Government Bonds  

How the world’s most influential central bank impacts markets

  • Understand why the US Federal Reserve is so important.
  • Describe the way that different factors affect both the US stock market and the US Treasury market.
  • Identify the way that interest rates affect economies and market returns.

Investor sentiment

Another important factor that our analysis does not include is the impact of Fed policy on investor sentiment. Over the past two decades, central banks have provided a sort of backstop to financial markets, known as the ‘central bank put’. This was encapsulated in 2012 by then-European Central Bank president Mario Draghi when he said that the bank would do "whatever it takes" to protect the euro. Those three words became a widely used catchphrase that describes the power of central banks to turn around the fortunes of economies and markets.

Many investors may have been investing in financial markets with reduced fears over the past 20 years because they believed that asset price downturns would be alleviated by central banks. However, if investors believe that the hands of central banks are now tied because of elevated inflation and that the central bank put has effectively been suspended, sentiment could sour.

The point being, although the beginning of a Fed rate hike cycle does not seem to trigger stock market declines based on past experience, investors need to be mindful of the current context. Other factors, such as the state of the economy, stock market valuations, and investor sentiment, could still cause the stock market to take a turn for the worse.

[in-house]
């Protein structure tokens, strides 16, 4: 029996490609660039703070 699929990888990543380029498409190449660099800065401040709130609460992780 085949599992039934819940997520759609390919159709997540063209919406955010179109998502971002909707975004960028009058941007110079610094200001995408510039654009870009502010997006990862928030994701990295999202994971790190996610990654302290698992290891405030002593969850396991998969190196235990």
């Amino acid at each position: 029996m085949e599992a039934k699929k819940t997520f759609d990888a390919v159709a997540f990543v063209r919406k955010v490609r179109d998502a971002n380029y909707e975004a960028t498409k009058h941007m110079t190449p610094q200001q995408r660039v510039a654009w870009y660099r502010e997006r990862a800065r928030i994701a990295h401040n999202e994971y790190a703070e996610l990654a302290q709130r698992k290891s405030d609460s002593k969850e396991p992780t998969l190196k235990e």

Treasuries also delivered positive returns 

The US Treasury market tended to deliver positive total returns after the first interest rate hikes in a cycle. Out of the 21 rate hike cycles since 1974, the US Treasury market delivered a positive total return 21 times – a 100 per cent hit rate – in the 12 months after the first hike and 18 times – an 86 per cent hit rate – in the six months after the first hike.

This result may be unexpected given the inverse relationship between rate rises and bond prices, but it does make sense. Although short-term interest rates indeed tend to rise when the Fed is raising its policy rates, longer-term interest rates mainly reflect three factors: market expectations of future short-term interest rates, inflation, and economic growth.

As rising policy rates may mean lower inflation levels and slower economic growth in the future, long-term rates may ease when the Fed hikes, supporting the performance of the Treasury market. Relatively high levels of coupons and yields prevailing for much of the analysed period also acted as a cushion for Treasury investors. 

When comparing the relative performance of US stock market with US Treasury market in the aftermath of a change in Fed policy, the results are more nuanced. Out of the 21 rate hike cycles in our study, the US stock market outperformed the Treasury market 15 times – a 71 per cent hit rate – in the 12 months after the first hike and 11 times – a 51 per cent hit rate – in the six months after the first hike. This further highlights the need to consider all factors and the context of the change in policy and to consider using dynamic asset allocation that can adapt to market conditions as the rate hike cycle develops.